Length: 336 Pages
LONGLISTED FOR THE ORWELL PRIZE 2018
The dazzling second novel in Ali Smith's essential Seasonal Quartet -- from the Baileys Prize-winning, Man Booker-shortlisted author of Autumn and How to be both
A Book of the Year according to: the Daily Telegraph, the Observer, the Evening Standard, The Times.
'Dazzling' Daily Telegraph
Winter? Bleak. Frosty wind, earth as iron, water as stone, so the old song goes. The shortest days, the longest nights. The trees are bare and shivering. The summer's leaves? Dead litter.
The world shrinks; the sap sinks.
But winter makes things visible. And if there's ice, there'll be fire.
In Ali Smith's Winter, lifeforce matches up to the toughest of the seasons. In this second novel in her acclaimed Seasonal cycle, the follow-up to her sensational Autumn, Smith's shape-shifting quartet of novels casts a merry eye over a bleak post-truth era with a story rooted in history, memory and warmth, its taproot deep in the evergreens: art, love, laughter.
It's the season that teaches us survival.
Here comes Winter.
Length: 336 Pages
Cleverly constructed and elegantly written. It's both an engaging human story and a place for wider topical observations. Bring on Spring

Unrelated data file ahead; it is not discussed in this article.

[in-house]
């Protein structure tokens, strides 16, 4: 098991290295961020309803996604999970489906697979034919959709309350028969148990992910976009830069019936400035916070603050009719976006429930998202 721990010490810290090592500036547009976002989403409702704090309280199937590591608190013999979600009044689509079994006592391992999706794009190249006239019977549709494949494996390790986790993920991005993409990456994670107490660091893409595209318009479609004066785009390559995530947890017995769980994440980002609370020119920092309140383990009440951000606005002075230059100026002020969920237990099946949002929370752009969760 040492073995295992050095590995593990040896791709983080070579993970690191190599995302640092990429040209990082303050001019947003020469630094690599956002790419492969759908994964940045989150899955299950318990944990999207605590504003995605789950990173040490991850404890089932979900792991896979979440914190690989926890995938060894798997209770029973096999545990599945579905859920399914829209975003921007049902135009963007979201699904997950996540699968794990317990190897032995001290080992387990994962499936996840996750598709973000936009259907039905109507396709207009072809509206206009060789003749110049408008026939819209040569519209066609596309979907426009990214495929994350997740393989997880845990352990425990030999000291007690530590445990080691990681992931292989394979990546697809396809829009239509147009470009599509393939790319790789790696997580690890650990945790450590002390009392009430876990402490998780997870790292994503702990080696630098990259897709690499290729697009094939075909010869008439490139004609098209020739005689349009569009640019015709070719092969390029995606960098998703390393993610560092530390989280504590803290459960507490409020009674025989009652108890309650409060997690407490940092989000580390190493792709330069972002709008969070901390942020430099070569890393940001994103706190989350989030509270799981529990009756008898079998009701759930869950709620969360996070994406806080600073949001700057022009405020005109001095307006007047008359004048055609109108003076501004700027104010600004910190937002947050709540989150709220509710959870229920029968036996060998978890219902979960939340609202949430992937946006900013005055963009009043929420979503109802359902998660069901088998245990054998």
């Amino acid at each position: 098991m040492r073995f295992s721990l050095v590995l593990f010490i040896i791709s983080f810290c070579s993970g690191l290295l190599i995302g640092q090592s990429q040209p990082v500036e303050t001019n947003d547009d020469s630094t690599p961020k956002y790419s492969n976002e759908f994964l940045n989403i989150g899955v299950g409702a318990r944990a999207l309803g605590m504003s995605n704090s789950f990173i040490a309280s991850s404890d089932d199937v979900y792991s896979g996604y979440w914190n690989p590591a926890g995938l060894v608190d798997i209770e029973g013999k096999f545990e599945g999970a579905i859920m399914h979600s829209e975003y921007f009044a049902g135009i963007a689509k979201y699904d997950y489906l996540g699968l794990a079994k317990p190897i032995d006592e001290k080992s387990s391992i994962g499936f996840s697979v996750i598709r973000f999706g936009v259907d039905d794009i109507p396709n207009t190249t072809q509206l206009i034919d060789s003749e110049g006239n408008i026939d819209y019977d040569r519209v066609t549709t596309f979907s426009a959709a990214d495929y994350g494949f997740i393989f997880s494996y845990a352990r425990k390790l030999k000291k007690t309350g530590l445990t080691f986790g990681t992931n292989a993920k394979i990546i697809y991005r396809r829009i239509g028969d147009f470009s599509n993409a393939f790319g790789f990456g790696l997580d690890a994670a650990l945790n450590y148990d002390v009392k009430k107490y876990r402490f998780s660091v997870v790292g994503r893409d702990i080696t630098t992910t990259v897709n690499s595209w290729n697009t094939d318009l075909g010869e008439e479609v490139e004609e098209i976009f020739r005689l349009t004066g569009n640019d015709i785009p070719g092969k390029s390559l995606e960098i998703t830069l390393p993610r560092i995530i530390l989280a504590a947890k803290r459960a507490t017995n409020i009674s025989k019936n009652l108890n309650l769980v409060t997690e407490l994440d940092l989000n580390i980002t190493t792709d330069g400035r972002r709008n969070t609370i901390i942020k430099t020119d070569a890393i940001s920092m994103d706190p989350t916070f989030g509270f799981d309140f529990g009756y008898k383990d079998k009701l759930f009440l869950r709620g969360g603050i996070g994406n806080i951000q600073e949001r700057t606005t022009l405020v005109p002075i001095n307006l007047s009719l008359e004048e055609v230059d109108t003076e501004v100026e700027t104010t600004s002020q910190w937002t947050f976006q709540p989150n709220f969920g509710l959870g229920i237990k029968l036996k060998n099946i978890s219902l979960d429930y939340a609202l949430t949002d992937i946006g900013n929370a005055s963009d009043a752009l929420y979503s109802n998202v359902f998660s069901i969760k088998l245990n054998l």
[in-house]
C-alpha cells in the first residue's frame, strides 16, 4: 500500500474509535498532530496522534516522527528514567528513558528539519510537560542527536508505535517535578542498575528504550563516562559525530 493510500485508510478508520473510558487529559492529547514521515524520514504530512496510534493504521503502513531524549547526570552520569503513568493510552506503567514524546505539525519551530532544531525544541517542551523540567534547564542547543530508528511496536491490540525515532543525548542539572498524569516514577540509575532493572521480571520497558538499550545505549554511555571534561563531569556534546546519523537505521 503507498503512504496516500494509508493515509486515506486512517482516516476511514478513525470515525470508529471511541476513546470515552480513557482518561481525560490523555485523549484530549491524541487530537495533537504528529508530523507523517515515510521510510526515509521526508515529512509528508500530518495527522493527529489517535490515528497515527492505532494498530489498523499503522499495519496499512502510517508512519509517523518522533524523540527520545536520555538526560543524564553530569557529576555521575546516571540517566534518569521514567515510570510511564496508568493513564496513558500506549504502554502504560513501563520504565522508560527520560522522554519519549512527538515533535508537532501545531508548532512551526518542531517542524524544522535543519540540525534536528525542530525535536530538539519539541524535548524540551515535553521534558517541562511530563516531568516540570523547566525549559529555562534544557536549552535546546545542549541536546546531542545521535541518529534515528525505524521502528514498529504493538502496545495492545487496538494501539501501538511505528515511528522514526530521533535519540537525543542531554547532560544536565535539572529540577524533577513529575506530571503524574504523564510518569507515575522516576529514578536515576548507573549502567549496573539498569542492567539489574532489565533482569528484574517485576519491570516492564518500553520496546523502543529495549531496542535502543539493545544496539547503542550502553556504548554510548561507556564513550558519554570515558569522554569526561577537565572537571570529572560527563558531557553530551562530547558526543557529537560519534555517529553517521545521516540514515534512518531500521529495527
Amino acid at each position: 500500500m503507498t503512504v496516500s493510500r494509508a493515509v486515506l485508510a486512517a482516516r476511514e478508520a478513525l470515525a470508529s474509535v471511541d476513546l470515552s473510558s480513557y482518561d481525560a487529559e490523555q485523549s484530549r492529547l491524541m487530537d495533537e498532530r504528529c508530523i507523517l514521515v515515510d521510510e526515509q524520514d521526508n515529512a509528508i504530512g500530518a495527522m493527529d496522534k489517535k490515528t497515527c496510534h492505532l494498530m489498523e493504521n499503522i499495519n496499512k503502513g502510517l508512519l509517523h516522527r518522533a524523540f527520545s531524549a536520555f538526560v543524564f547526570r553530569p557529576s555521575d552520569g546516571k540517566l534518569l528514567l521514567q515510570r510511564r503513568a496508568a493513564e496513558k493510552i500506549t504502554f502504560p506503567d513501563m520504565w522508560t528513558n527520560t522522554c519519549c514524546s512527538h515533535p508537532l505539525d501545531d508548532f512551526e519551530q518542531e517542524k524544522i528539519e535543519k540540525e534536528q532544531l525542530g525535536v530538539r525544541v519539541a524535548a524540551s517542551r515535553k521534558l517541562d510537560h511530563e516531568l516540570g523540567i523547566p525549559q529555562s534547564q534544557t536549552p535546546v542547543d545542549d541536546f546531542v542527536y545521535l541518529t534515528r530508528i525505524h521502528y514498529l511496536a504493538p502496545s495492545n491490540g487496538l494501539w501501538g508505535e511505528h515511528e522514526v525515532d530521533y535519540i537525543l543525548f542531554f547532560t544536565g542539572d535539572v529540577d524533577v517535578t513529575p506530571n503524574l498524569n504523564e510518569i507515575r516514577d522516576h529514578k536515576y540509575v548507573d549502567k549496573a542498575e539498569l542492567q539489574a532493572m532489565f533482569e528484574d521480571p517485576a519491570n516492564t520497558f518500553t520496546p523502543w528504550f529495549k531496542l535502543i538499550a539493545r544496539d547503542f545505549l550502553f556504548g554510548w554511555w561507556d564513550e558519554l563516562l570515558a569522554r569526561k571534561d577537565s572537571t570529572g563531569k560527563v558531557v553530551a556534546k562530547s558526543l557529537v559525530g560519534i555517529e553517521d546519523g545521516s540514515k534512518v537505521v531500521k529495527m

If Ali Smith's four quartets in, and about, time do not endure to rank among the most original, consoling and inspiring of the artistic responses to 'this mad and bitter mess' of the present, then we will have plunged into an even bleaker mid-winter than people often fear
Smith is a specialist by now in using a quizzical, feather-light prose style to interrogate the heaviest of material...throughout Winter, grief and pain are transfigured, sometimes lastingly, by luminous moments of humour, insight and connection... Even in the bleak midwinter, Smith is evergreen
A novel of great ferocity, tenderness and generosity of spirit that you feel Dickens would have recognised...Smith is engaged in an extended process of mythologizing the present states of Britain... Luminously beautiful
Graceful... That trademark mischievous wit and wordplay, a joyful reminder of the most basic, elemental delights of reading ... Infused with some much-needed humour, happiness and hope
A capacious, generous shapeshifter of a novel taking in Greenham Common and Barbara Hepworth, Shakespeare and global migration, it juxtaposes art with nature and protest with apathy, finding surprising alliances in a family riven by feuds. It's a book with Christmas at its heart, in all its familiarity and estrangement: about time, and out of time, like the festival itself
Dazzling second instalment of Ali Smith's seasonal quartet
A book I can't wait to read for Christmas
Relish this instalment
I would like to be given Winter for Christmas